Members of the International Cricket Council (ICC) talked about the soft signal rule for a long time before deciding to get rid of it in international games. Notably, the decision will take force at the ICC World Test Championship 2021-23 Final, which will start on June 7 at the Oval in London.
The rule was accepted by the committee led by Sourav Ganguly, and India and Australia, the two teams left in the WTC, have been told about it. In January, when Marnus Labuschagne was sent off during a Test match between Australia and South Africa, the soft signal rule got a lot of notice.
In short, South Africa’s Simon Harmer caught the ball when it was low, and the on-field referee ruled that the soft signal meant “out.” But after many replays, the third umpire, Richard Kettleborough, changed his mind and said it wasn’t out, even though there wasn’t any clear proof.
“Soft Signal is when the bowler’s end umpire shows the third umpire (and, if needed, gives more information via two-way radio) his or her initial ruling on the field before starting an Umpire Review. “If the third umpire says that the replay evidence isn’t clear, the decision made on the field at the start of the consultation process stands,” says an ICC rule.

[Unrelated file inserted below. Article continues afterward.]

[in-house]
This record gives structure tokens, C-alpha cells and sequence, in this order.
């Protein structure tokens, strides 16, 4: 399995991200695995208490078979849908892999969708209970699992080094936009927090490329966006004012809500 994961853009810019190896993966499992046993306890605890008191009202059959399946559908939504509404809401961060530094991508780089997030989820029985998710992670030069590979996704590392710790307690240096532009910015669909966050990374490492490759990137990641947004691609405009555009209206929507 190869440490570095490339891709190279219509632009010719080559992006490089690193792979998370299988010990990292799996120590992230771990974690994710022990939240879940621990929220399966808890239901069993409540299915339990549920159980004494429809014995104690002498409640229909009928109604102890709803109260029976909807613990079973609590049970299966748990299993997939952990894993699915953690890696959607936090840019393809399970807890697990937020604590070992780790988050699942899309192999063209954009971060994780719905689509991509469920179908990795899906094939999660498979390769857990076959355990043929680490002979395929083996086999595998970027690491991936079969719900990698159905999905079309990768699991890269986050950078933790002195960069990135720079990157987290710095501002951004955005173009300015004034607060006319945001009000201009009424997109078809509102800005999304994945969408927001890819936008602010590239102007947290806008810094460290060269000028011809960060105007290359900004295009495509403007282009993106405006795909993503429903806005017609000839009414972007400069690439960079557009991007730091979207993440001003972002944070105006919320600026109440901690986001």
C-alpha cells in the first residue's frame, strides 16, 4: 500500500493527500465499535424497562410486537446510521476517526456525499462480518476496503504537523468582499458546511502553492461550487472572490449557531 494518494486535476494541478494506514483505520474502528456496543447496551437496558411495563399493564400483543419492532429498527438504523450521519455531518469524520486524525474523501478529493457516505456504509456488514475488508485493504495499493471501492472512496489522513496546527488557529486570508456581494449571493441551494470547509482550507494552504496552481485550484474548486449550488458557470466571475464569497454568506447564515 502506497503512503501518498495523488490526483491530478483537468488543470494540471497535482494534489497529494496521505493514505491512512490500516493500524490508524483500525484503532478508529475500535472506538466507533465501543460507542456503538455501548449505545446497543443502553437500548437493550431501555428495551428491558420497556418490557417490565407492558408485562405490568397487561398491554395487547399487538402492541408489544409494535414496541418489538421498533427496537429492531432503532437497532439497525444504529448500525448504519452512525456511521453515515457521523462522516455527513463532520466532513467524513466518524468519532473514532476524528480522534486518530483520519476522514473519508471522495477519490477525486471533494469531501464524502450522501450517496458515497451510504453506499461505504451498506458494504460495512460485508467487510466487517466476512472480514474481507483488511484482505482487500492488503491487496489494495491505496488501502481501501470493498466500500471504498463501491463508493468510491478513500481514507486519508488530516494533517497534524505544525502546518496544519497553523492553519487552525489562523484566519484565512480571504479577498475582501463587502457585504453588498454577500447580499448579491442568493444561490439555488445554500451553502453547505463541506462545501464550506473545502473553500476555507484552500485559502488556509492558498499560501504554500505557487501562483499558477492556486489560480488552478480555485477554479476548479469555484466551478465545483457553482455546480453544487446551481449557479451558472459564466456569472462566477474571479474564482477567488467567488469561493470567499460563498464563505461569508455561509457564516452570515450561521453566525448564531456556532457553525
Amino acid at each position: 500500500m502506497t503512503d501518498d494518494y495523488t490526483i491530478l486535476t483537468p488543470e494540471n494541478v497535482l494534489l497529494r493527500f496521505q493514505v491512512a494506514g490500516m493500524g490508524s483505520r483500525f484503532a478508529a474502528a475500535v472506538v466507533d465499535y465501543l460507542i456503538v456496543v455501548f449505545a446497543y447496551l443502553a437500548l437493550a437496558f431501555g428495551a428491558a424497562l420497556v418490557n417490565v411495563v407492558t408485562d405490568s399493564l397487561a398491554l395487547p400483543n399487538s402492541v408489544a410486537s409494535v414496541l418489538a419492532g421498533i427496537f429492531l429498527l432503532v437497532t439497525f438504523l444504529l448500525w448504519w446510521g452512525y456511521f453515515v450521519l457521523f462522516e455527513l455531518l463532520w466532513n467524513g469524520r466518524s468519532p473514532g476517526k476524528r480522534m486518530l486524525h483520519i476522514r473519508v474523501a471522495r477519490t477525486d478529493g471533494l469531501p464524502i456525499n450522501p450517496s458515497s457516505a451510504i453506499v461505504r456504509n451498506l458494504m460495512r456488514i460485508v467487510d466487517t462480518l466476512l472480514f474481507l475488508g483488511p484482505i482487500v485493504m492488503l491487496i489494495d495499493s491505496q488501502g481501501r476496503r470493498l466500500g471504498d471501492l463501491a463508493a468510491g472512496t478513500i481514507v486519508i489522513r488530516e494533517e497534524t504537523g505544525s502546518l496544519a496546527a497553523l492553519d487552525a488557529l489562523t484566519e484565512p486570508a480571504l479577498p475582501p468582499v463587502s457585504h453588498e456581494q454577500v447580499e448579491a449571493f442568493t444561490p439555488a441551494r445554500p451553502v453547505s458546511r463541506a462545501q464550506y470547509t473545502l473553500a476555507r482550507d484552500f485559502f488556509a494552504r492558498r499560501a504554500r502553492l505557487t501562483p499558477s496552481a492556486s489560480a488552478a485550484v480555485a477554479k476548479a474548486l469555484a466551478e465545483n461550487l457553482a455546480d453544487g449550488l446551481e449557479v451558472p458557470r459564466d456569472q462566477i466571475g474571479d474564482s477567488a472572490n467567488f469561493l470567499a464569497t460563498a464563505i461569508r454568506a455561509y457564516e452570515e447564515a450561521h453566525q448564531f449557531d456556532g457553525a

This means that the soft signal basically forces the umpire on the field to make a choice, even if he isn’t sure, before he can talk to the third umpire. Also, the third umpire can change the ruling, but only if there is clear evidence, and they will have the final say on doubtful catches.
ICC also makes two more changes.
In addition to the big change in how decisions are made on the field, the apex council has agreed that floodlights can be turned on during the game if there isn’t enough natural light. In addition to this, the ICC agreed that one-off Test matches between two teams will now have a sixth reserve day for the game to end.